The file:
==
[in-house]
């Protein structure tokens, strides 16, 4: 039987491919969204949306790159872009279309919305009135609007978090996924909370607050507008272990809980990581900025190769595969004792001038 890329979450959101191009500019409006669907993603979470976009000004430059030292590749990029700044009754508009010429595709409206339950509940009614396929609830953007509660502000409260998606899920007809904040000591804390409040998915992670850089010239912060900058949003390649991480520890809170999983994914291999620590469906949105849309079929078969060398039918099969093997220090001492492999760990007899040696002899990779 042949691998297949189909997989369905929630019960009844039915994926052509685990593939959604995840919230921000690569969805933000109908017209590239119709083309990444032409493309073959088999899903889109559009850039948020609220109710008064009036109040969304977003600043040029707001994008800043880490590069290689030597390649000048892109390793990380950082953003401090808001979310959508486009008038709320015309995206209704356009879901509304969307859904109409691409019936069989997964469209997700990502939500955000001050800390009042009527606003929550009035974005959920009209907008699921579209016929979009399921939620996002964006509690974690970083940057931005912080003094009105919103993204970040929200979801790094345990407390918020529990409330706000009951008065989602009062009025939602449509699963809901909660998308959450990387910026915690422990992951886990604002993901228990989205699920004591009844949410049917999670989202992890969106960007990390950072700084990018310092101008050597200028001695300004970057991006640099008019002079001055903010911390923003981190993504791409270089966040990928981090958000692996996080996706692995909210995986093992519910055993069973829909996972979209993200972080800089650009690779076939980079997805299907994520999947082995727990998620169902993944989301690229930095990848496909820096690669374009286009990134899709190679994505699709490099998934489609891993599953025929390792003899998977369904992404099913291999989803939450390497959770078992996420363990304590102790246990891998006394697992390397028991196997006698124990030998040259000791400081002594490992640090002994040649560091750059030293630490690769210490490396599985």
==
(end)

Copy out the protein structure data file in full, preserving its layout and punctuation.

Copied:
[in-house]
């Protein structure tokens, strides 16, 4: 039987491919969204949306790159872009279309919305009135609007978090996924909370607050507008272990809980990581900025190769595969004792001038 890329979450959101191009500019409006669907993603979470976009000004430059030292590749990029700044009754508009010429595709409206339950509940009614396929609830953007509660502000409260998606899920007809904040000591804390409040998915992670850089010239912060900058949003390649991480520890809170999983994914291999620590469906949105849309079929078969060398039918099969093997220090001492492999760990007899040696002899990779 042949691998297949189909997989369905929630019960009844039915994926052509685990593939959604995840919230921000690569969805933000109908017209590239119709083309990444032409493309073959088999899903889109559009850039948020609220109710008064009036109040969304977003600043040029707001994008800043880490590069290689030597390649000048892109390793990380950082953003401090808001979310959508486009008038709320015309995206209704356009879901509304969307859904109409691409019936069989997964469209997700990502939500955000001050800390009042009527606003929550009035974005959920009209907008699921579209016929979009399921939620996002964006509690974690970083940057931005912080003094009105919103993204970040929200979801790094345990407390918020529990409330706000009951008065989602009062009025939602449509699963809901909660998308959450990387910026915690422990992951886990604002993901228990989205699920004591009844949410049917999670989202992890969106960007990390950072700084990018310092101008050597200028001695300004970057991006640099008019002079001055903010911390923003981190993504791409270089966040990928981090958000692996996080996706692995909210995986093992519910055993069973829909996972979209993200972080800089650009690779076939980079997805299907994520999947082995727990998620169902993944989301690229930095990848496909820096690669374009286009990134899709190679994505699709490099998934489609891993599953025929390792003899998977369904992404099913291999989803939450390497959770078992996420363990304590102790246990891998006394697992390397028991196997006698124990030998040259000791400081002594490992640090002994040649560091750059030293630490690769210490490396599985």